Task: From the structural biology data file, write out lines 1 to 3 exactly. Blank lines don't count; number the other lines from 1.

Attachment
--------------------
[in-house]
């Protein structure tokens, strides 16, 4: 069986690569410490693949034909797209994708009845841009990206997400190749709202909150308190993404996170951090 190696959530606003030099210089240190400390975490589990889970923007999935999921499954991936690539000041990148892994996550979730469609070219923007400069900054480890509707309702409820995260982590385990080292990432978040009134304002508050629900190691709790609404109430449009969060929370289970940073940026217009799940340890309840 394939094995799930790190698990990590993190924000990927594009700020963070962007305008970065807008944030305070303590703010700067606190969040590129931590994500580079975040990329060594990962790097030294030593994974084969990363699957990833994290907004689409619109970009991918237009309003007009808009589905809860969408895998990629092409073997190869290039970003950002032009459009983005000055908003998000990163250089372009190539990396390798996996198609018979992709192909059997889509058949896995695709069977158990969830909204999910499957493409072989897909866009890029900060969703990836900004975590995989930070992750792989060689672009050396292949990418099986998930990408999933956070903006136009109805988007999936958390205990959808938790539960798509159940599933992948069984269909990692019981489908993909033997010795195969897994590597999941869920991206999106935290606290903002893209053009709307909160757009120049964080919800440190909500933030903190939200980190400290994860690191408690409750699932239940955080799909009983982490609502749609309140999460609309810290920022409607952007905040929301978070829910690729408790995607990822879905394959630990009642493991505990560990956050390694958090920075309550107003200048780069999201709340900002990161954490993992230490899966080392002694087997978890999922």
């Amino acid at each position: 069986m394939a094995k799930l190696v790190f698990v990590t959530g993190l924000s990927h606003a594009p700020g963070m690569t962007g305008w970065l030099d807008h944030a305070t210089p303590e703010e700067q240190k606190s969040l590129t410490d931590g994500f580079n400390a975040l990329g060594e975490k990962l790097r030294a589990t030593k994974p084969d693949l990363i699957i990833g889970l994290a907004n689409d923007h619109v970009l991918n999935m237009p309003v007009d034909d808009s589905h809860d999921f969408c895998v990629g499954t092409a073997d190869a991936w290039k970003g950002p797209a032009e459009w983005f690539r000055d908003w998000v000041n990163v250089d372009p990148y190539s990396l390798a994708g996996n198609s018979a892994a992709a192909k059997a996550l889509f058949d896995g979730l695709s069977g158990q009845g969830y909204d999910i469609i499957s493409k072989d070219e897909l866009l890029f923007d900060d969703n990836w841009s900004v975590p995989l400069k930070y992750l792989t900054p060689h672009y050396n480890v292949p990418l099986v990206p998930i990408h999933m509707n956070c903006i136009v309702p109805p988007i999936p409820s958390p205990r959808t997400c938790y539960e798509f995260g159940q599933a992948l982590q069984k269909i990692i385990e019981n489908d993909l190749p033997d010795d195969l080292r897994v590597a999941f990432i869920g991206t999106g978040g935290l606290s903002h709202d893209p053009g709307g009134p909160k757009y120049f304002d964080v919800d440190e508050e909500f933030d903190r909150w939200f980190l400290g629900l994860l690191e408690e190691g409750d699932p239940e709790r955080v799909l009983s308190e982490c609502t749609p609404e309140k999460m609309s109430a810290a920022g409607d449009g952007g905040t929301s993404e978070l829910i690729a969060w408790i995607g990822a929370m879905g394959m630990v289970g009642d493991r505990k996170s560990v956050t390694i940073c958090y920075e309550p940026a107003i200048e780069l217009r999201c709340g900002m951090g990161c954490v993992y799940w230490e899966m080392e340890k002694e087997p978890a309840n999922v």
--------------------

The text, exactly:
[in-house]
């Protein structure tokens, strides 16, 4: 069986690569410490693949034909797209994708009845841009990206997400190749709202909150308190993404996170951090 190696959530606003030099210089240190400390975490589990889970923007999935999921499954991936690539000041990148892994996550979730469609070219923007400069900054480890509707309702409820995260982590385990080292990432978040009134304002508050629900190691709790609404109430449009969060929370289970940073940026217009799940340890309840 394939094995799930790190698990990590993190924000990927594009700020963070962007305008970065807008944030305070303590703010700067606190969040590129931590994500580079975040990329060594990962790097030294030593994974084969990363699957990833994290907004689409619109970009991918237009309003007009808009589905809860969408895998990629092409073997190869290039970003950002032009459009983005000055908003998000990163250089372009190539990396390798996996198609018979992709192909059997889509058949896995695709069977158990969830909204999910499957493409072989897909866009890029900060969703990836900004975590995989930070992750792989060689672009050396292949990418099986998930990408999933956070903006136009109805988007999936958390205990959808938790539960798509159940599933992948069984269909990692019981489908993909033997010795195969897994590597999941869920991206999106935290606290903002893209053009709307909160757009120049964080919800440190909500933030903190939200980190400290994860690191408690409750699932239940955080799909009983982490609502749609309140999460609309810290920022409607952007905040929301978070829910690729408790995607990822879905394959630990009642493991505990560990956050390694958090920075309550107003200048780069999201709340900002990161954490993992230490899966080392002694087997978890999922």
């Amino acid at each position: 069986m394939a094995k799930l190696v790190f698990v990590t959530g993190l924000s990927h606003a594009p700020g963070m690569t962007g305008w970065l030099d807008h944030a305070t210089p303590e703010e700067q240190k606190s969040l590129t410490d931590g994500f580079n400390a975040l990329g060594e975490k990962l790097r030294a589990t030593k994974p084969d693949l990363i699957i990833g889970l994290a907004n689409d923007h619109v970009l991918n999935m237009p309003v007009d034909d808009s589905h809860d999921f969408c895998v990629g499954t092409a073997d190869a991936w290039k970003g950002p797209a032009e459009w983005f690539r000055d908003w998000v000041n990163v250089d372009p990148y190539s990396l390798a994708g996996n198609s018979a892994a992709a192909k059997a996550l889509f058949d896995g979730l695709s069977g158990q009845g969830y909204d999910i469609i499957s493409k072989d070219e897909l866009l890029f923007d900060d969703n990836w841009s900004v975590p995989l400069k930070y992750l792989t900054p060689h672009y050396n480890v292949p990418l099986v990206p998930i990408h999933m509707n956070c903006i136009v309702p109805p988007i999936p409820s958390p205990r959808t997400c938790y539960e798509f995260g159940q599933a992948l982590q069984k269909i990692i385990e019981n489908d993909l190749p033997d010795d195969l080292r897994v590597a999941f990432i869920g991206t999106g978040g935290l606290s903002h709202d893209p053009g709307g009134p909160k757009y120049f304002d964080v919800d440190e508050e909500f933030d903190r909150w939200f980190l400290g629900l994860l690191e408690e190691g409750d699932p239940e709790r955080v799909l009983s308190e982490c609502t749609p609404e309140k999460m609309s109430a810290a920022g409607d449009g952007g905040t929301s993404e978070l829910i690729a969060w408790i995607g990822a929370m879905g394959m630990v289970g009642d493991r505990k996170s560990v956050t390694i940073c958090y920075e309550p940026a107003i200048e780069l217009r999201c709340g900002m951090g990161c954490v993992y799940w230490e899966m080392e340890k002694e087997p978890a309840n999922v």